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RPG-16 (Grom)
TypeRocket-propelled grenade Launcher
Place of originSoviet Union
Service history
In servicefrom 1976[1]
Used bySoviet Army
WarsSoviet–Afghan War[2]
War in Afghanistan
Iraq War
Production history
No. built~120,000[3]
VariantsRPG-16D for Airborne troops[2]
MassLauncher, 20.7 lb (9.4 kg); Rocket, 6.6 lb (3 kg)
LengthReady, 3.6 ft (110.4 cm); Carrying, 25.3 in (64.5 cm)
Crew2 men standard

Cartridge58.3 mm warhead
Rate of fire4–6 rpm
Muzzle velocityRocket: Initial, 426.5 f/s (130 m/s); Max 1148.2 f/s (350 m/s)
Maximum firing range500–800 m
SightsOptic sight

The RPG-16 is a handheld anti-tank grenade launcher for anti-tank warfare. It was developed in 1968 and adopted by the Soviet Army in 1970 for special operation teams[4] and the Soviet airborne troops (VDV); these were deployed during the Soviet–Afghan War in 1979-1989, and saw service in several battles in that theatre.


The RPG-16 has a 58 mm barrel with a HEAT warhead and a smoothbore recoilless launch using a rocket booster, its overall length is 1,104 mm when ready to fire and 645 mm long when taken apart for carry or airdrop. Weight is 9.4 kilograms unloaded, and 12.4 kilograms when loaded and ready to fire with its optical sight. The RPG-16 is triggered to launch by an electric current activated by a trigger on the pistol grip; armor penetration is 300 mm of rolled homogeneous armour and effective range is up to 800 meters (about 2,500 ft). Once fired, the rocket booster engages as soon as the warhead is propelled safely away from the operator.

Compared to its main counterpart, the RPG-7, the RPG-16 has a smaller calibre warhead and a more powerful rocket booster, which made it more accurate over long ranges. Unlike the RPG-7, the warhead does not stick out of the launcher since it has exactly the same diameter as the tube and fits entirely inside it; the smaller warhead does, however, sacrifice firepower when compared to the PG-7VL round used in the RPG-7 (which has 500 mm RHA penetration, as opposed to the 300 mm penetration the RPG-16 provides). In Soviet service, the launcher was issued to special operation teams in pairs: one man, the grenadier, carried the launcher and two PG-16 HEAT warheads; another man, the assistant, carried three more warheads.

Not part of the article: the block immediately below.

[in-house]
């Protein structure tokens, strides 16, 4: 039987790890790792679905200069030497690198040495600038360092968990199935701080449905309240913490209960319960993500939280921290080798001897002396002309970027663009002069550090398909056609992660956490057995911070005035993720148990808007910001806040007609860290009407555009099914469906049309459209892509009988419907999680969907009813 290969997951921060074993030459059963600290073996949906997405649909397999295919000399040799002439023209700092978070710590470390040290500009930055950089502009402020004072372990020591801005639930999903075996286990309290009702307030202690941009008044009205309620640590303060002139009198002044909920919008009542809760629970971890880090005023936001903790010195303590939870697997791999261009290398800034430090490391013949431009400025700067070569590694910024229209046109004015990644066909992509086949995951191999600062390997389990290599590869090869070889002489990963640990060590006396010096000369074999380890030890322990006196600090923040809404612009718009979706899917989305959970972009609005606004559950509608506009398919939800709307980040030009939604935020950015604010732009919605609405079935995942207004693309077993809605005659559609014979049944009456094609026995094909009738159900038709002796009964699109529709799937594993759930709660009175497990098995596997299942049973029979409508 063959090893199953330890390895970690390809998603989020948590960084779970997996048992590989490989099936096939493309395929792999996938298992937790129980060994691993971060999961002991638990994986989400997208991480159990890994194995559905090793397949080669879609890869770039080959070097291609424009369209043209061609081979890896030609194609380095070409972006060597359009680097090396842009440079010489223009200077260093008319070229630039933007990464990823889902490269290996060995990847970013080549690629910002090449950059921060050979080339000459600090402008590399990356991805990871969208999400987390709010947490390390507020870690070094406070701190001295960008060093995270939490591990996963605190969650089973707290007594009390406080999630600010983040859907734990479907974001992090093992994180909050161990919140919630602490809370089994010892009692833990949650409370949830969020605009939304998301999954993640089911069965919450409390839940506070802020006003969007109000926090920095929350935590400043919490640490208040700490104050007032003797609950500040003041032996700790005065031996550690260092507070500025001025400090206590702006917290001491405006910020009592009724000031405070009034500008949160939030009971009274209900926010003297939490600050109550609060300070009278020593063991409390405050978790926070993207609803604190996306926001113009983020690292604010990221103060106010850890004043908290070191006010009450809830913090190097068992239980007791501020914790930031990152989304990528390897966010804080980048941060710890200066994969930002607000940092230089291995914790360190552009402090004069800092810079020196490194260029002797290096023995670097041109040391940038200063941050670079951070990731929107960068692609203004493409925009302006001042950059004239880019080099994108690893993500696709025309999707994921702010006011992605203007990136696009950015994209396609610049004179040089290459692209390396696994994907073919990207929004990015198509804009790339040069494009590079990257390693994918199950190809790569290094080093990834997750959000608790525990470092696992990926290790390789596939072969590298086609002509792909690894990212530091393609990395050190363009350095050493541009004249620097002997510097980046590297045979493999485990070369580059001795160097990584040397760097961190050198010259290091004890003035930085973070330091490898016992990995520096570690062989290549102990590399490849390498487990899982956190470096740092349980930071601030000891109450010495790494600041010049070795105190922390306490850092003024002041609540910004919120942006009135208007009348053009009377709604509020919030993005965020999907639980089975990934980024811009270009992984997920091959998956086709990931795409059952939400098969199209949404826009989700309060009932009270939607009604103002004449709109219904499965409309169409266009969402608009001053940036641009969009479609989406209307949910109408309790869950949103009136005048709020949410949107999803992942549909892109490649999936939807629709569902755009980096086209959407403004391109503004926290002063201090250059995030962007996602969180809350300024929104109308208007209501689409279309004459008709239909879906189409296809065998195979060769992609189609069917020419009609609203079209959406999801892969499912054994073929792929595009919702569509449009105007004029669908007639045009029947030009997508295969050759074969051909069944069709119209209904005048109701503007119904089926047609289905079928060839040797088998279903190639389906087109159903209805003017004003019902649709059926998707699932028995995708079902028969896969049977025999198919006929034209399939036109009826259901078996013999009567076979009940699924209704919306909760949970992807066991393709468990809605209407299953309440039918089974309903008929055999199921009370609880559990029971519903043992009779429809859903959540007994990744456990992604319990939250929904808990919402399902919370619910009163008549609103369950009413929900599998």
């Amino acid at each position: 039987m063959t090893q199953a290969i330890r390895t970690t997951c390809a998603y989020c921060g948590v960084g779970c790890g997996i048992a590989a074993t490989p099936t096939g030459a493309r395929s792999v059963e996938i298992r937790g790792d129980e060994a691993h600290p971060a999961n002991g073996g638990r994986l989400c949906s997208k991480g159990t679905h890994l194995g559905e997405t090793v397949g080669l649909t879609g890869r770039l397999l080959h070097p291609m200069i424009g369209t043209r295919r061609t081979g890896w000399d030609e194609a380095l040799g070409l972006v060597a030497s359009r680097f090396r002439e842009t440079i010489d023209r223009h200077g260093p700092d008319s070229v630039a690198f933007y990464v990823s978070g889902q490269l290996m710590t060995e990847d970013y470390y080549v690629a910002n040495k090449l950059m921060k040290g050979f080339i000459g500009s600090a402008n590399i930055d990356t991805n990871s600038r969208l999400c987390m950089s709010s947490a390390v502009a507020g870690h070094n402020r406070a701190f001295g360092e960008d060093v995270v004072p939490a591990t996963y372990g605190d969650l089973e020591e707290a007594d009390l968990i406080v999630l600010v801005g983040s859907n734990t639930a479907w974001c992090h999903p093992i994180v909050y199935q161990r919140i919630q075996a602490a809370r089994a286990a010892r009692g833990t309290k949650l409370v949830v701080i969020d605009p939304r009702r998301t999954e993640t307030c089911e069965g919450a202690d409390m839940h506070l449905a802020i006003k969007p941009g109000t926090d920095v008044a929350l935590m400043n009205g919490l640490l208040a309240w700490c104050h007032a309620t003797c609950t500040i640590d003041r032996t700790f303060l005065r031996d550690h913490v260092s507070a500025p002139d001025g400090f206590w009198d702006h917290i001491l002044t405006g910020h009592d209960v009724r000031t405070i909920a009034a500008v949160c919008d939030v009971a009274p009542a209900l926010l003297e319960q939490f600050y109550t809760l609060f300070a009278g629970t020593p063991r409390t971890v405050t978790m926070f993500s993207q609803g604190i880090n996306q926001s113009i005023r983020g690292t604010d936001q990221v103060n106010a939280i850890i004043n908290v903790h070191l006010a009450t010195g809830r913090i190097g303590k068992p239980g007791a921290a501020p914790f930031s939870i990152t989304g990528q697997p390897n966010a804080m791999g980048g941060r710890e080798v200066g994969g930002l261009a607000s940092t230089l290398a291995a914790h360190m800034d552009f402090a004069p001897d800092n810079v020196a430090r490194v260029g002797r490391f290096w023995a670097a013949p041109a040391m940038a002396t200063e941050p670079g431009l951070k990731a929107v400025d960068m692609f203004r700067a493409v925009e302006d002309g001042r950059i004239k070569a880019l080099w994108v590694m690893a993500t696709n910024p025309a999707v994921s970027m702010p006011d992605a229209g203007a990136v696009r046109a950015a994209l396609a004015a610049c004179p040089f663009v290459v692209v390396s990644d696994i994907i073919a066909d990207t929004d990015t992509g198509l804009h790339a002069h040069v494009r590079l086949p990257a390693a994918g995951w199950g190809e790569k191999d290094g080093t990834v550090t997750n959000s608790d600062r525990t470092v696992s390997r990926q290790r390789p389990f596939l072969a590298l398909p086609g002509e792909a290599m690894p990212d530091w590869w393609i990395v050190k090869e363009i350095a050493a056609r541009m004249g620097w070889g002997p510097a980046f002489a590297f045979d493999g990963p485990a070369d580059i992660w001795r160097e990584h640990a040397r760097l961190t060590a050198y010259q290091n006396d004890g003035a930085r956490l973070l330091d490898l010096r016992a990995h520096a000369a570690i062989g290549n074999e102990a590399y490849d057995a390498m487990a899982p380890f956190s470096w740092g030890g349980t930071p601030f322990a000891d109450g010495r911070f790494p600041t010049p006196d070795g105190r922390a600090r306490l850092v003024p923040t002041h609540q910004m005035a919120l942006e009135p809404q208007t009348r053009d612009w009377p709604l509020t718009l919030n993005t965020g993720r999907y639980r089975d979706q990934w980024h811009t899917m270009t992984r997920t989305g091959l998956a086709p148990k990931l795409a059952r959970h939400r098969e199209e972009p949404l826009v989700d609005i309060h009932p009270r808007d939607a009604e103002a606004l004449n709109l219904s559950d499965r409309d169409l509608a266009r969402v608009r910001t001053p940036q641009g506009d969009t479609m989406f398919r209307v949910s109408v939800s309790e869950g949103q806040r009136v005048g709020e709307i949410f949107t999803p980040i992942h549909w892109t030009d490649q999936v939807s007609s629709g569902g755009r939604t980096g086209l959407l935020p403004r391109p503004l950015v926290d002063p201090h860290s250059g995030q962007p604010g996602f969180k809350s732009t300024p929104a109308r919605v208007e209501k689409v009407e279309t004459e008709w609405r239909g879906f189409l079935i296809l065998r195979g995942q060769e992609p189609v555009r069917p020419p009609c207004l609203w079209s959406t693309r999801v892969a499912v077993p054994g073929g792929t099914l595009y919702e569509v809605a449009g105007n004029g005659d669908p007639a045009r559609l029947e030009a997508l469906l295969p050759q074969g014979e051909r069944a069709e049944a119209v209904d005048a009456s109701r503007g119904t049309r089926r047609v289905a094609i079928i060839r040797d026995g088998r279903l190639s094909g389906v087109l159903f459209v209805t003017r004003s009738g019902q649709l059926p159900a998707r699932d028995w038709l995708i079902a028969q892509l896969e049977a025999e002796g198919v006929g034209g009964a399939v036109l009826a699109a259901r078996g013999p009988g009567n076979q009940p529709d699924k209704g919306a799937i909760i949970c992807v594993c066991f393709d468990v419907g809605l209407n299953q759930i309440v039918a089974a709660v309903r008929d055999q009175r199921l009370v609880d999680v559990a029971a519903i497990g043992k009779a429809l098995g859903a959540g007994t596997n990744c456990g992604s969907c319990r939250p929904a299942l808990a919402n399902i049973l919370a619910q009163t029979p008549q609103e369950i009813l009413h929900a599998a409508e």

Externally, the RPG-16 resembles the RPG-7; it is distinguished mainly by its single handgrip under the tube and its folding bipod, but its round is quite different from the RPG-7; the RPG-16 round is of smaller calibre but offers better performance, having what is believed to be a doubled shaped-charge warhead. It is a one-piece design, although a cartridge must be attached before use; the RPG-16 is reported to have a HE-Frag round.[5]

The RPG-16 was widely used during Soviet campaign in Afghanistan, mostly against hardened fire positions and buildings from stand-off ranges; when it was first introduced it was considered superior to the RPG-7, but the RPG-7's ability to accommodate oversized rockets gave it growth potential the RPG-16's undercaliber projectile couldn't compete with. Beginning in the 1980s, it was replaced by the older RPG-7D equipped with newer and more powerful rockets. Low-rate production was maintained by Russia until the 1990s, when it was removed from service after about 120,000 units being produced; the RPG-16 was not widely exported.[6][7][8]


See also[edit]


  • RPG.16 (Report). Forecast International. September 1996.
  1. ^ a b c d e f g h i j k l m n o p q r s t Forecast 1996, p. 4.
  2. ^ a b Forecast 1996, p. 3.
  3. ^ Forecast 1996, p. 1.
  4. ^ "Archived copy". Archived from the original on 2011-08-09. Retrieved 2011-08-08.CS1 maint: Archived copy as title (link)
  5. ^ Isby, David C, (1988). Weapons And Tactics Of the Soviet Army(Fully Revised Edition). United Kingdom: Jane's Publishing Company Limited. pp. 199–200.
  6. ^ RPG-16 antitank grenade launcher (USSR/Russia) - Modernfirearms.net
  7. ^ RPG-16 - Military-Today.com
  8. ^ RPG-16 - Weaponsystems.net
  9. ^ Small Arms Survey (2012). "Surveying the Battlefield: Illicit Arms In Afghanistan, Iraq, and Somalia" (PDF). Small Arms Survey 2012: Moving Targets. Cambridge University Press. p. 324. ISBN 978-0-521-19714-4.